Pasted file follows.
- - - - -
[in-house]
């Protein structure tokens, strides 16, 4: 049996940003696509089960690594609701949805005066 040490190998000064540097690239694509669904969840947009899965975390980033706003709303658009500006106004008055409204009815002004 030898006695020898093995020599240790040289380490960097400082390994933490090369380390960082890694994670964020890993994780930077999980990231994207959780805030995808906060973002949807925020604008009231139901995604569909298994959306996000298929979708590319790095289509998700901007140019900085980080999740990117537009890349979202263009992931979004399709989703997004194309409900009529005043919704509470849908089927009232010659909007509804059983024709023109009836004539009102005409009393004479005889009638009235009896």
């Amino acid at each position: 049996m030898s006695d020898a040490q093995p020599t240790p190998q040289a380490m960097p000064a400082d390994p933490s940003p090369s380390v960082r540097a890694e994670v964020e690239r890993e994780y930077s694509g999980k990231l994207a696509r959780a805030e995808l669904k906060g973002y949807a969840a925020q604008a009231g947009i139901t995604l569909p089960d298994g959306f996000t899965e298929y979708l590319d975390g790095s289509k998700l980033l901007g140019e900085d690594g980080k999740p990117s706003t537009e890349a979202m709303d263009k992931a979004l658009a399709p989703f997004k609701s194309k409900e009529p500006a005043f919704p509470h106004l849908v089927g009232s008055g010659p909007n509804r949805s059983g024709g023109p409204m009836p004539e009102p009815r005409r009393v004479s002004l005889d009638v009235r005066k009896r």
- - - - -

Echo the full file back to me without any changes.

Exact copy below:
[in-house]
């Protein structure tokens, strides 16, 4: 049996940003696509089960690594609701949805005066 040490190998000064540097690239694509669904969840947009899965975390980033706003709303658009500006106004008055409204009815002004 030898006695020898093995020599240790040289380490960097400082390994933490090369380390960082890694994670964020890993994780930077999980990231994207959780805030995808906060973002949807925020604008009231139901995604569909298994959306996000298929979708590319790095289509998700901007140019900085980080999740990117537009890349979202263009992931979004399709989703997004194309409900009529005043919704509470849908089927009232010659909007509804059983024709023109009836004539009102005409009393004479005889009638009235009896």
């Amino acid at each position: 049996m030898s006695d020898a040490q093995p020599t240790p190998q040289a380490m960097p000064a400082d390994p933490s940003p090369s380390v960082r540097a890694e994670v964020e690239r890993e994780y930077s694509g999980k990231l994207a696509r959780a805030e995808l669904k906060g973002y949807a969840a925020q604008a009231g947009i139901t995604l569909p089960d298994g959306f996000t899965e298929y979708l590319d975390g790095s289509k998700l980033l901007g140019e900085d690594g980080k999740p990117s706003t537009e890349a979202m709303d263009k992931a979004l658009a399709p989703f997004k609701s194309k409900e009529p500006a005043f919704p509470h106004l849908v089927g009232s008055g010659p909007n509804r949805s059983g024709g023109p409204m009836p004539e009102p009815r005409r009393v004479s002004l005889d009638v009235r005066k009896r």